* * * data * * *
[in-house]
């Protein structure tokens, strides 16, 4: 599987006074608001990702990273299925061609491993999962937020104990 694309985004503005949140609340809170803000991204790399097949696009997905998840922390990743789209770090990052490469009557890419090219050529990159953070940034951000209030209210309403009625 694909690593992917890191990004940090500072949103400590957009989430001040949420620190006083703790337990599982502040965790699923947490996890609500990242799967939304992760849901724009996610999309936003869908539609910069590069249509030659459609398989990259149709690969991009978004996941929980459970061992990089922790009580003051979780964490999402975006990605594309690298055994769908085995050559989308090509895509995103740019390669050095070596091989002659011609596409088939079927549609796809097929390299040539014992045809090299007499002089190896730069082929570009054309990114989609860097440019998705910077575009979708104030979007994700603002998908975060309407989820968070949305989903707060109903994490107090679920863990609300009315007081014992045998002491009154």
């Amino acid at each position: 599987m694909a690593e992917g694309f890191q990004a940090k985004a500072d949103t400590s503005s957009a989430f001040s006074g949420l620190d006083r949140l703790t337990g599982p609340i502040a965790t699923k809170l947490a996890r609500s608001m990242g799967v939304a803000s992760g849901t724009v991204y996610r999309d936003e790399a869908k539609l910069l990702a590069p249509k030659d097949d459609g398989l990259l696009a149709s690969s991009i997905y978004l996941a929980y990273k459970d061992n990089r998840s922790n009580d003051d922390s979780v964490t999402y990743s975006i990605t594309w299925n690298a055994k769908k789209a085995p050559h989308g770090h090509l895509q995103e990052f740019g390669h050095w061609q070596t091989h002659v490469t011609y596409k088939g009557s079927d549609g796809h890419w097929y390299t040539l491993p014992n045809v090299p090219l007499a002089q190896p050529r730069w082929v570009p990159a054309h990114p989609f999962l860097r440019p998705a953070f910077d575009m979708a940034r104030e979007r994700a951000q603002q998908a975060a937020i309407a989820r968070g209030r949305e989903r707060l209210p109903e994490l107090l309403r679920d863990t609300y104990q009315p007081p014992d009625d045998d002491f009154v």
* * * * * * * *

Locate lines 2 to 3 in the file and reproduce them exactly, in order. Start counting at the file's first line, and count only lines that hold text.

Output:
């Protein structure tokens, strides 16, 4: 599987006074608001990702990273299925061609491993999962937020104990 694309985004503005949140609340809170803000991204790399097949696009997905998840922390990743789209770090990052490469009557890419090219050529990159953070940034951000209030209210309403009625 694909690593992917890191990004940090500072949103400590957009989430001040949420620190006083703790337990599982502040965790699923947490996890609500990242799967939304992760849901724009996610999309936003869908539609910069590069249509030659459609398989990259149709690969991009978004996941929980459970061992990089922790009580003051979780964490999402975006990605594309690298055994769908085995050559989308090509895509995103740019390669050095070596091989002659011609596409088939079927549609796809097929390299040539014992045809090299007499002089190896730069082929570009054309990114989609860097440019998705910077575009979708104030979007994700603002998908975060309407989820968070949305989903707060109903994490107090679920863990609300009315007081014992045998002491009154």
């Amino acid at each position: 599987m694909a690593e992917g694309f890191q990004a940090k985004a500072d949103t400590s503005s957009a989430f001040s006074g949420l620190d006083r949140l703790t337990g599982p609340i502040a965790t699923k809170l947490a996890r609500s608001m990242g799967v939304a803000s992760g849901t724009v991204y996610r999309d936003e790399a869908k539609l910069l990702a590069p249509k030659d097949d459609g398989l990259l696009a149709s690969s991009i997905y978004l996941a929980y990273k459970d061992n990089r998840s922790n009580d003051d922390s979780v964490t999402y990743s975006i990605t594309w299925n690298a055994k769908k789209a085995p050559h989308g770090h090509l895509q995103e990052f740019g390669h050095w061609q070596t091989h002659v490469t011609y596409k088939g009557s079927d549609g796809h890419w097929y390299t040539l491993p014992n045809v090299p090219l007499a002089q190896p050529r730069w082929v570009p990159a054309h990114p989609f999962l860097r440019p998705a953070f910077d575009m979708a940034r104030e979007r994700a951000q603002q998908a975060a937020i309407a989820r968070g209030r949305e989903r707060l209210p109903e994490l107090l309403r679920d863990t609300y104990q009315p007081p014992d009625d045998d002491f009154v």